Marathon said earlier this month that it has been hoarding or “holding” its bitcoins since October 2020. As of June 1, 2022, the company had approximately 9,941 BTC.
Despite data showing that the price of Bitcoin (BTC) may have fallen to the detriment of the average miner, Marathon Digital Holdings says it will continue to accumulate as the leading crypto-asset.
Charlie Schumacher, vice president of corporate communications at Marathon Digital, told Cointelegraph on Wednesday that while the company is “not immune to the macro environment,” it is “fairly well insulated and well positioned” to weather the current downturn due to low operating costs and fixed capacity prices
“For comparison, in the first quarter of 2022, our cost of producing bitcoin was approximately $6,200. In addition, we have fixed electricity prices, so we are not affected by changes in the energy markets.”
Schumacher added that the company has been more focused on producing Bitcoin and accumulating the crypto asset as it believes the asset will continue to rise over the long term.
“Because we report our financial results in USD, the price of bitcoin will always have a significant impact on our financial results. In order to be able to objectively evaluate our internal progress, we are trying to focus more on the production of bitcoins. It’s important to remember that Bitcoin mining is a zero-sum game,” he added:
“Sure, a bitcoin is worth less in dollars when it’s mined, but if you believe in bitcoin’s ability to appreciate in value over the long term, earning more bitcoins is never a bad thing.”
In a June 9 statement, Marathon said it hoards or holds its bitcoins and has not traded them since October 2020. As of June 1, 2022, Marathon had about 9,941 BTC, which is about $200 million at current prices.
In fact, Schumacher pointed out that as Bitcoin price falls, so will the number of people who can continue mining profitably, which will drive out inefficient miners and also reduce the difficulty of mining new blocks:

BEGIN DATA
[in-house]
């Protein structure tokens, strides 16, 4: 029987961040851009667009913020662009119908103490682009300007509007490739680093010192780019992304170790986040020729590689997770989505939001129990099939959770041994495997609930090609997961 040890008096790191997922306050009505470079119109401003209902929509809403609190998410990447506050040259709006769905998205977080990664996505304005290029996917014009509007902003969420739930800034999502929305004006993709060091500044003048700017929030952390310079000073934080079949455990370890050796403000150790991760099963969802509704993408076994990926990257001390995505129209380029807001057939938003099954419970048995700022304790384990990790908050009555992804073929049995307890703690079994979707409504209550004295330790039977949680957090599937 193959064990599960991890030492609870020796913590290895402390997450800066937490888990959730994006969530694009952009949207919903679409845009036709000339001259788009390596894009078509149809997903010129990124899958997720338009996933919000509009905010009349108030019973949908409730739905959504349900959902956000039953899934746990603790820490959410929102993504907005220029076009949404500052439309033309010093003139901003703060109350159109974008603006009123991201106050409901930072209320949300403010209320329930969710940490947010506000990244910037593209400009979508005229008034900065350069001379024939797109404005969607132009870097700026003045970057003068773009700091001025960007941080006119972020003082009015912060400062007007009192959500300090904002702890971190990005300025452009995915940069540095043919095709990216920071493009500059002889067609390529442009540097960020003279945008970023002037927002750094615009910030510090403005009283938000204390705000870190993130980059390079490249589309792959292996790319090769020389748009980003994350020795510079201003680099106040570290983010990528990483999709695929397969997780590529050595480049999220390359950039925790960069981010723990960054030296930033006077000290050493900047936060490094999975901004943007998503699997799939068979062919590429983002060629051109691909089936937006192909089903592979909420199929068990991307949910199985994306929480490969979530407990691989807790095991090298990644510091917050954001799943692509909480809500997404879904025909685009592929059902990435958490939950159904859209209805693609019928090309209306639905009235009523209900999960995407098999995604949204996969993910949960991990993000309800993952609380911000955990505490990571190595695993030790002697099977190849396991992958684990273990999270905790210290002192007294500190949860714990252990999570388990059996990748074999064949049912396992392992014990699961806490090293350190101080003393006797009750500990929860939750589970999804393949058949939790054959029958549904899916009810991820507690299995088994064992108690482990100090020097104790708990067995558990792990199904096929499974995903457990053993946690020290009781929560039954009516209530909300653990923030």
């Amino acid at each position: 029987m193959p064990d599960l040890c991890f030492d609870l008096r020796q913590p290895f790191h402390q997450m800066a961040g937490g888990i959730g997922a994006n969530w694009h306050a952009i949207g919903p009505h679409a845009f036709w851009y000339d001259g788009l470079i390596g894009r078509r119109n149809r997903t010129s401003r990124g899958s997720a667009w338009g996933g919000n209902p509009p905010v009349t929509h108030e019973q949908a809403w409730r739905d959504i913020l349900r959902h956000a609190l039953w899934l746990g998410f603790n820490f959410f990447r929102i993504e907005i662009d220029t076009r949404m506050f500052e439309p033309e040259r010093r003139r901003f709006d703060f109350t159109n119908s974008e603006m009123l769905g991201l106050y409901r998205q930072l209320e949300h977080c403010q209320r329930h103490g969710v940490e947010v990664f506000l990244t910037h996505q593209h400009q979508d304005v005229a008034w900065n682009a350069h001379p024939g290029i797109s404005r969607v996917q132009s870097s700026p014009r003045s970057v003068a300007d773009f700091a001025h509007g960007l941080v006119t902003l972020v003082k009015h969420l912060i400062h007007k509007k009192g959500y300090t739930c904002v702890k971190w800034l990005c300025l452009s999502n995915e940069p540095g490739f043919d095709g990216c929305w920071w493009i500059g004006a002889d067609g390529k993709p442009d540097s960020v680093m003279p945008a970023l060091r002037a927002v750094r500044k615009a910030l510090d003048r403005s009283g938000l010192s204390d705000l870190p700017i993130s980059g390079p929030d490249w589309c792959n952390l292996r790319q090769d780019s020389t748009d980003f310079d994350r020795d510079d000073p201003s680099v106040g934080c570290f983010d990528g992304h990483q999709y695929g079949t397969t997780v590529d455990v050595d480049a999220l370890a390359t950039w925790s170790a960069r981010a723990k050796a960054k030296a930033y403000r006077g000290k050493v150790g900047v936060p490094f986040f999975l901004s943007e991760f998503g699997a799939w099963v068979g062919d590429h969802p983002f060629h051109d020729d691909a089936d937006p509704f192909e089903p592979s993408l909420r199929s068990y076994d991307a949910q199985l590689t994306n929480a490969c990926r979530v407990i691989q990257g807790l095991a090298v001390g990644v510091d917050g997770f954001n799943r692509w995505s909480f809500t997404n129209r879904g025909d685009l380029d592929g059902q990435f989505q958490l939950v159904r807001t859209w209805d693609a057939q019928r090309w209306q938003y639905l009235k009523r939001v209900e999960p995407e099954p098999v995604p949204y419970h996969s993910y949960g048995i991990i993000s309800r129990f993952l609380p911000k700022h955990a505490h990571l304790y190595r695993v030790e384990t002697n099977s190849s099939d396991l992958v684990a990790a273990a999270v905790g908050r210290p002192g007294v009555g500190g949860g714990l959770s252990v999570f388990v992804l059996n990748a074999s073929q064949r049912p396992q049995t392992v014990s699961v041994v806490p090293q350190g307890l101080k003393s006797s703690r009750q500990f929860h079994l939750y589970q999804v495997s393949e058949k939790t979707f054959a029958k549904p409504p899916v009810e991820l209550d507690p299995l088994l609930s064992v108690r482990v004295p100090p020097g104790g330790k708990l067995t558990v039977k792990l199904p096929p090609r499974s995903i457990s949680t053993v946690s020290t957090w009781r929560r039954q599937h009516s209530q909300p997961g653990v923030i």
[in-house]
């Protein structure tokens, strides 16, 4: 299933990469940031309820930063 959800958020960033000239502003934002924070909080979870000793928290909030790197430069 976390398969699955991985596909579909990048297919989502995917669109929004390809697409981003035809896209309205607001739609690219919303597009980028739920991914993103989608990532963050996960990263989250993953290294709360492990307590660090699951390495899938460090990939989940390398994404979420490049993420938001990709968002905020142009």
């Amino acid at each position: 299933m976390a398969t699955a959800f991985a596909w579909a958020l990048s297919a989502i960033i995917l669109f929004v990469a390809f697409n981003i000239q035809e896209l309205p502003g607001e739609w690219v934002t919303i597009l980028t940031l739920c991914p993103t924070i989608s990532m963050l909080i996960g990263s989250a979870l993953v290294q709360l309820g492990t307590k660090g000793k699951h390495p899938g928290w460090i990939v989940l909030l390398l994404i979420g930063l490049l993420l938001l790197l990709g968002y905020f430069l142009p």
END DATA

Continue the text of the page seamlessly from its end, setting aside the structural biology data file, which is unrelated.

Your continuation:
“When the difficulty is lowered, those who can keep mining have an opportunity to earn more bitcoins.”
Bitcoin’s current hash rate, also known as bitcoin processing power, has fallen from an all-time high (ATH) of 231,428 EH/s on June 12 to 205,163 EH/s at the time of writing.
A more noticeable effect came a year ago after China cracked down on its cryptocurrency mining capacity, which fell from a peak hash rate of 180.666 in May 2021 to 84.79 in July 2021.
The price corresponds to the average mining costs
Last week, crypto market data and analytics platform CryptoRank highlighted that BTC price was in line with the average mining cost on Thursday, noting that mining may not even be profitable for some right now.
Markus Thelen, chief investment officer at digital asset manager IDEG Singapore, told Cointelegraph that the mining industry could have an impact as most of them set their budgets in the fourth quarter of 2021 before market conditions change:
“Indeed, we expect some dips as most miners set their 2022 budgets early in Q4 2021 and market conditions have changed significantly.”
Thielen said they estimate several smaller miners would break even at around $26,000 to $28,000 without economies of scale. Bitcoin is currently worth $20,085 at the time of writing.
Related: Bitcoin nears a dismal weekly close as BTC price deviates from $20,000
Last week, a report by S3 Partners named Marathon Digital Holdings as one of the top U.S.-listed companies with the highest percentage of short sellers, along with MicroStrategy and Coinbase.